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Get cracking on ‘fracking’

Proponents ask state lawmakers for uniform rules to promote jobs

Pumping large amounts of water mixed with chemicals and sand underground to extract oil and natural gas could create thousands of jobs in Illinois and produce a tax windfall for the state.

Or, doing that could lead to polluted water supplies, divert water from agricultural uses, and even risk triggering earthquakes.

Proponents of hydraulic fracturing, commonly called fracking, adhere to the former and want the state to adopt uniform standards that will promote the practice in Illinois.

Opponents believe the latter is a more likely outcome. They are calling for a statewide moratorium on fracking until a task force can be appointed to study the issue.

It will be up to the General Assembly to decide what the state does.

“All of the stakeholders are at the table,” said Rep. John Bradley, D-Marion, who is spearheading talks on a fracking bill in the House. “We’ve been negotiating in earnest for the last few weeks. We’ve made significant progress.”

Bradley said he believes fracking will benefit the state, both by bringing in new revenue and because “it will allow for creation of much-needed jobs.”

That could be particularly true for far southern parts of the state, which have been hit hard by job losses for decades. The New Albany shale formation, the key target of fracking operations, runs though southeastern Illinois and parts of Indiana and Kentucky.

A study backed by the Illinois Chamber of Commerce said as many as 45,000 jobs could be created if Illinois adopts clear standards for fracking. The industry does not want different regulations enacted by local communities.

“I think there is general agreement that some sort of regulatory framework is beneficial,” said Sen. Mike Frerichs, D-Champaign, who has pushed a fracking bill for 2 years.

“The industry is also aware that if there are no regulations in place, there might be a patchwork of individual [regulations] springing up, and that they think that would be detrimental to its growth.”

“It requires huge investment,” Bradley said. “In order for the process to begin, I think there’s a desire that there be some certainty that it won’t be stopped at some point.”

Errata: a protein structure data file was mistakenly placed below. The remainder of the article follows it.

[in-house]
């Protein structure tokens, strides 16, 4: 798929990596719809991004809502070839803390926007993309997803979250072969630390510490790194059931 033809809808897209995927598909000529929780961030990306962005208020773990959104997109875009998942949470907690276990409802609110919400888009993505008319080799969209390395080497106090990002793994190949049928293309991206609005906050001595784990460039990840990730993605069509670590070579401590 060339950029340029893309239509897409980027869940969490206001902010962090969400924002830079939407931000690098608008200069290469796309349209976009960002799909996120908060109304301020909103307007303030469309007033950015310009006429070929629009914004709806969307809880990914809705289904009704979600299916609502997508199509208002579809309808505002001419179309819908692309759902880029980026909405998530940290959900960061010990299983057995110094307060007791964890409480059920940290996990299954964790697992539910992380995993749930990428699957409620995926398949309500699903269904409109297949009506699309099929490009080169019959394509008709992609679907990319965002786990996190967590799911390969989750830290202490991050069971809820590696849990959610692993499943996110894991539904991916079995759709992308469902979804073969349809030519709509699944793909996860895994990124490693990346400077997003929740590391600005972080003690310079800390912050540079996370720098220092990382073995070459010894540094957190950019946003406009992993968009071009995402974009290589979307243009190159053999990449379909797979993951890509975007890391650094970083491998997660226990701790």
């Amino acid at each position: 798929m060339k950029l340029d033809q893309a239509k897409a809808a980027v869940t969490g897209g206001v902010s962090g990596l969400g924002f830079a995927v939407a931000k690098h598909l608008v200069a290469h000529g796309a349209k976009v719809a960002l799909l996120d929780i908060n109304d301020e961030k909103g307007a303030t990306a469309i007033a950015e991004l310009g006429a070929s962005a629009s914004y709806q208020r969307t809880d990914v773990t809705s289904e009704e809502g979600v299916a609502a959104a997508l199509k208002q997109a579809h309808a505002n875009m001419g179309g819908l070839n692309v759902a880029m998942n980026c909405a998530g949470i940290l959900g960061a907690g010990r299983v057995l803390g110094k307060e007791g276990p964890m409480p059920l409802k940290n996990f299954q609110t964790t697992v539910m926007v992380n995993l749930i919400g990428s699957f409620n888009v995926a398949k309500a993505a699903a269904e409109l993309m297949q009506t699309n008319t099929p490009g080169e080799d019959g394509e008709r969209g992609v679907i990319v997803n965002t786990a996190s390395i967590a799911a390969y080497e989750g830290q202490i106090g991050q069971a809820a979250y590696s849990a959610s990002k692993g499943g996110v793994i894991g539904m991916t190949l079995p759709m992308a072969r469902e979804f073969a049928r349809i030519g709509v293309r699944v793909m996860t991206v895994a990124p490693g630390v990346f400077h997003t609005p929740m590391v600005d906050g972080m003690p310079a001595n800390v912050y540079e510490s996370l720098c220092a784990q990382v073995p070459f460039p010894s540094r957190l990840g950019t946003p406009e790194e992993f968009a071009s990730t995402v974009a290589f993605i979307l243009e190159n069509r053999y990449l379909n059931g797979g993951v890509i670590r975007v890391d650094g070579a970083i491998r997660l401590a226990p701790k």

However, the concept of maintaining local control is important to Southern Illinoisans Against Fracturing our Environment (SAFE), a group that wants to slow down the fracking movement. SAFE’s Annette McMichael said the group wants a 2-year moratorium on fracking so a task force can study the process. Sen. Mattie Hunter, D-Chicago, has introduced a bill on SAFE’s behalf.

“For 18 months, I’ve been getting complaints from environmentalists who have been complaining about fracking and that it causes all kinds of problems,” Hunter said. “I think we need more information and research.”

Mark Denzler of the Illinois Manufacturers’ Association disagrees. The IMA is part of Grow-Illinois, a group of business and labor organizations that is promoting fracking.

“With all due respect, we don’t think a study is needed,” Denzler said. “Hydraulic fracturing has been occurring for about 12 to 14 years around the country. We think we can look at what other states have done.”

Or maybe not. The Sierra Club has been involved in the Illinois talks about fracking.

“In looking to other states that have had fracking happening for some time, unfortunately we have not found any other state that has managed to put in sufficient protections,” said club director Jack Darin. “Certainly some states have gotten some pieces right, but no one state has gotten a comprehensive framework.”

The Sierra Club supports Hunter’s bill, Darin said.

“There’s a lot of merit [that] we should proceed very slowly here,” he said.

Denzler estimated that the talks “are about 90 percent of the way there.”

“We hope there is an agreed bill,” he said.

“Our goal is, first and foremost, to protect drinking water,” Bradley said. “Both sides have moved, and both sides have made concessions. The thought is we all want it done in a responsible manner.”

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